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Bruce Rockstroh believes that classrooms are killing education, and that tree houses could save it. Maybe not only tree houses, but innovative spaces designed to fit how students learn in the world they will inherit.
BRAINATION, a rebrand of the John H. Wood Charter District, plans to fill the city with intuitive, student-focused design that offers something more progressive than the school system of the industrial revolution.
As superintendent of the John H. Wood Charter School network, Rockstroh felt like he was the man in the parable about villagers pulling babies out of a river.
In the parable, live babies somehow keep ending up in a river flowing past the village. The villagers debate whether to keep pulling babies out of the river to save them, or to go upstream and stop whoever is throwing them in. The parable is meant to represent the dilemma of alleviating immediate needs versus making systemic changes.
For almost 20 years, John H. Wood schools have served students across the state with emotional and social challenges that prevent them from functioning in the public school system. After years of helping students whom he felt the system had failed, Rockstroh began to get an idea of how to keep the proverbial babies out of the river.
As Rockstroh saw it, the system was a failure by design – literally.
“We have a 150-year-old factory model school system, and everything [culturally] has changed except school,” Rockstroh said. “We realized that the factory model is just archaic, and something has to give.”
The Anne Frank Inspire Academy, located on Bandera Road near Loop 1604 on the city’s Northwest side, is the opposite of that factory model. With open format spaces – some expansive, some cozy – the school looks more like a Silicon Valley startup than a school. Students and teachers can change the space to meet their needs, and learning is highly individualized. Students range from those on the autism spectrum to high achieving traditional learners and everything in between. The idea is to meet their individual needs before unmet needs become problematic.
Architects Prakash Nair and Randall Fielding are leading voices in innovative school design all over the world. They consider the Anne Frank Inspire Academy, which they designed, the closest they’ve seen to an ideal school.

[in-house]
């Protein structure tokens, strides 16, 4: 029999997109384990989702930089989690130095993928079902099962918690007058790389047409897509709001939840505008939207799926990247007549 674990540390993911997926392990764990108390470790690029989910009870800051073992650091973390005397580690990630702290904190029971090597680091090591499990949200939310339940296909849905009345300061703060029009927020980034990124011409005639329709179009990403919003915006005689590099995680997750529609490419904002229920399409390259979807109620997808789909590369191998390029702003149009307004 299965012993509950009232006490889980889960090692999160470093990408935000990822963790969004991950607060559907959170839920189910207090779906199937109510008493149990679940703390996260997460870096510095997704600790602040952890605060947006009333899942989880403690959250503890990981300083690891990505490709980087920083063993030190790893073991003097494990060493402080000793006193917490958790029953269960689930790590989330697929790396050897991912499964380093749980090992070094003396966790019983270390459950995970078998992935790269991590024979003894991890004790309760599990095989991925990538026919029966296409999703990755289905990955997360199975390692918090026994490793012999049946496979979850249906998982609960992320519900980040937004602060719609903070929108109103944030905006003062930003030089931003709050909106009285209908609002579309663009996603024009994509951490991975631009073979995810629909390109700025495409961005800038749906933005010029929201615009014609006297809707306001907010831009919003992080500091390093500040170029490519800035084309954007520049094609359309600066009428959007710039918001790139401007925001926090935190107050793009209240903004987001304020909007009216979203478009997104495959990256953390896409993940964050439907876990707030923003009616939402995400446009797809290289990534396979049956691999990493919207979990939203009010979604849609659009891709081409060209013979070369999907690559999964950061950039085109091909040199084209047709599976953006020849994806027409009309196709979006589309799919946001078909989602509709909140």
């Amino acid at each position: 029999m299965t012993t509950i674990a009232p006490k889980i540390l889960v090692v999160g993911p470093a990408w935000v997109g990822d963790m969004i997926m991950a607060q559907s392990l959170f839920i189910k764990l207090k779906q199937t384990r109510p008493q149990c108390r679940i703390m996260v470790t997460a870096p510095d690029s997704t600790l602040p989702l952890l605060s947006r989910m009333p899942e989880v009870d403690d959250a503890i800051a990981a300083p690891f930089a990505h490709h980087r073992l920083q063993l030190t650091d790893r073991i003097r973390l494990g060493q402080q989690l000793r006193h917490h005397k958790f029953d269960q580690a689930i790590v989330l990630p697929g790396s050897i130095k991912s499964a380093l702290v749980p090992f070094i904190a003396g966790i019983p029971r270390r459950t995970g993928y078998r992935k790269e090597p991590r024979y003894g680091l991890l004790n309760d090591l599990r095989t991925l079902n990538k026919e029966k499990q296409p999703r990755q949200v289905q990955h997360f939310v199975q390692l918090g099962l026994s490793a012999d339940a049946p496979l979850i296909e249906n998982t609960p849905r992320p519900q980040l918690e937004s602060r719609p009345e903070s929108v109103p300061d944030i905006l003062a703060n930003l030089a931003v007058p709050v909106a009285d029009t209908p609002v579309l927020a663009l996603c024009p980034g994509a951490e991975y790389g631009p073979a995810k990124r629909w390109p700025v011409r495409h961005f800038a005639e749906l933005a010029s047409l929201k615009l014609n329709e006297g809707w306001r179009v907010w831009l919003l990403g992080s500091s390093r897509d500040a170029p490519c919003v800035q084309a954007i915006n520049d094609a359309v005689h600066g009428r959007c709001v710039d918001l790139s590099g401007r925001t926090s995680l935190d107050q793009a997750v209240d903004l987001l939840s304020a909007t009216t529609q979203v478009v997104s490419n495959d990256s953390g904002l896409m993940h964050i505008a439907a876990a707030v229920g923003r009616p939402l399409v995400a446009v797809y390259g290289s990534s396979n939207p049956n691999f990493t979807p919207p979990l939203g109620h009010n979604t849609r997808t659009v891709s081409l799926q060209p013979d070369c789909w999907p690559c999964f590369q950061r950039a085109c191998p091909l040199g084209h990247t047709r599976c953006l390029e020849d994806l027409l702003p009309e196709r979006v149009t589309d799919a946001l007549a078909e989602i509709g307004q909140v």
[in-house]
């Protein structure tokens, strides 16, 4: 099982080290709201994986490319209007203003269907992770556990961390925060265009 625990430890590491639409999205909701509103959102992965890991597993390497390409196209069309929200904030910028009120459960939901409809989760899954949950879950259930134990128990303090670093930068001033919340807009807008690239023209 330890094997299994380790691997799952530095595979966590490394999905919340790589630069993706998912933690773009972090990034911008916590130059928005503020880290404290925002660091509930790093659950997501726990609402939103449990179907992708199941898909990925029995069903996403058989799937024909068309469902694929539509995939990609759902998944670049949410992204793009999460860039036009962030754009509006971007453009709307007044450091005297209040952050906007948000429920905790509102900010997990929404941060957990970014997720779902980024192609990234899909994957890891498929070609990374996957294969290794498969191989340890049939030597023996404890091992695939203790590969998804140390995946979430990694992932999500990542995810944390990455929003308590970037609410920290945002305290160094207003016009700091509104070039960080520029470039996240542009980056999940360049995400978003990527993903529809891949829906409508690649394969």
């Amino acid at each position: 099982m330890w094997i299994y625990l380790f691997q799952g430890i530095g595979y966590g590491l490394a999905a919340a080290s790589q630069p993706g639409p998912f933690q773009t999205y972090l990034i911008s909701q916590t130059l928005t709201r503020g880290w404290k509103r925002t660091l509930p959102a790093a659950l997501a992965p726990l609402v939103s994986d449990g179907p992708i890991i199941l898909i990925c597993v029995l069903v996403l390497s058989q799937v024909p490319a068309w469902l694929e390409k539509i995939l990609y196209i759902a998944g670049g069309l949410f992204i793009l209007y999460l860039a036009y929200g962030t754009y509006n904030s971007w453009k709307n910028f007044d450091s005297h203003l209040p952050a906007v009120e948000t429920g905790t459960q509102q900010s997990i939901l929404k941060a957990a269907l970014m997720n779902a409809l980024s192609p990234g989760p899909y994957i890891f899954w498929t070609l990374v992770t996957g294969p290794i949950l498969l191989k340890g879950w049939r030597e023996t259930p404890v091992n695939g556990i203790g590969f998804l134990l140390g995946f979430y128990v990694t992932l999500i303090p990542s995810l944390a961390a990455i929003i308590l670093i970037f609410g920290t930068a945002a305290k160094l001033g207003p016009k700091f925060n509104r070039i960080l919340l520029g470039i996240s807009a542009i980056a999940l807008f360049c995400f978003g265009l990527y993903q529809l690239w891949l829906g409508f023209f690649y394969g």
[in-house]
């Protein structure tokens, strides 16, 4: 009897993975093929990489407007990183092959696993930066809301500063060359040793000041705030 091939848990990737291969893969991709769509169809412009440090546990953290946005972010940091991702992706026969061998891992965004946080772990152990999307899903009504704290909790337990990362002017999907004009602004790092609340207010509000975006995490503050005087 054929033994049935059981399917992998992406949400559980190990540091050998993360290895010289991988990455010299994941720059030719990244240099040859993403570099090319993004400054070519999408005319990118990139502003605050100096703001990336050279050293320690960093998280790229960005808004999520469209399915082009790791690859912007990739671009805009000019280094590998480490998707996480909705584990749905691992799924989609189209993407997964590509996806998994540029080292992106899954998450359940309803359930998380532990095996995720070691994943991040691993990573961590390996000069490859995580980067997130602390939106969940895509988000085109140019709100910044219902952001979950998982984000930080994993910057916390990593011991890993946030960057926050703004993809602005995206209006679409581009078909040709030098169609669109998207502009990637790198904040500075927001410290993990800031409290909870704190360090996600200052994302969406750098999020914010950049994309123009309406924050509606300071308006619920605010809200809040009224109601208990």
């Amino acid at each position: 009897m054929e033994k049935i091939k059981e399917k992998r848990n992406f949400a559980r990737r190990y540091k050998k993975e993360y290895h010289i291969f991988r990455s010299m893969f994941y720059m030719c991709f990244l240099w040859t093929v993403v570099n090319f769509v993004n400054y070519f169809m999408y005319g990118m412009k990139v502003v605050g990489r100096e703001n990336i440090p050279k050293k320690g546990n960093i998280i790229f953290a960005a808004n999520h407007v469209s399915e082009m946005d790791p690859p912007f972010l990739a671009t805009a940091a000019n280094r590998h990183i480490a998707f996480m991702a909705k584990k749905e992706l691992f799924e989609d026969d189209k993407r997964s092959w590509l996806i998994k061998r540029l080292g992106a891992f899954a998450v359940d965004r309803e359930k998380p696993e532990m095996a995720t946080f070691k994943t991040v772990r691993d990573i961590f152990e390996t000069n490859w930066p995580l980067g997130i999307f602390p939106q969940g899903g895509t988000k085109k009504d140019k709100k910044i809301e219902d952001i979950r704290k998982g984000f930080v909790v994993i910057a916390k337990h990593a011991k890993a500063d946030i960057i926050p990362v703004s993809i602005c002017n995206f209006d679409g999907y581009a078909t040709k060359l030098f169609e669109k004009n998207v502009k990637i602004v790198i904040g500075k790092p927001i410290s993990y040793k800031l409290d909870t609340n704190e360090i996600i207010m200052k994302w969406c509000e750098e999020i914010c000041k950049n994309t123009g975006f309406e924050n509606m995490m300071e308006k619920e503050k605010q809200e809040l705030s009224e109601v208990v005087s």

“It will not only change the way we look at school buildings, but at the whole enterprise we call education,” the team writes in its book The Language of School Design.
The journey to design the perfect school – a place where no child could slip through the cracks – began with the perfect number. Rockstroh used a concept developed by Robin Dunbar, an evolutionary scientist at Oxford University.
“How many people can you have in a social group and still know everyone?” Rockstroh asked, echoing Dunbar’s research question. “After 150 you tend to lose touch.”
Anne Frank Inspire is built on that number: 150 students, 50 per grade in the middle school. Rockstroh wanted to start with middle school, because that is where he saw so many students fall off the radar at larger schools. At Anne Frank Inspire, he says, no one falls off the radar. Everyone knows everyone. He tells stories of individual students who have excelled at Anne Frank Inspire after struggling in larger schools, both public and private. The student body’s size has allowed children with special needs to feel part of a close-knit community where they can thrive. It has allowed advanced students to get specialized attention that will allow them to excel as well, Rockstroh said.
Anne Frank Inspire opened as a concept school in 2014. Three years in, Rockstroh feels the model has proven itself. The school is now K-11, expanding to K-12 as the initial high school class progresses. The students’ test scores are higher than the county and state average, and there are 300 students enrolled in a lottery for the 20 spots that will open for the 2017-18 school year.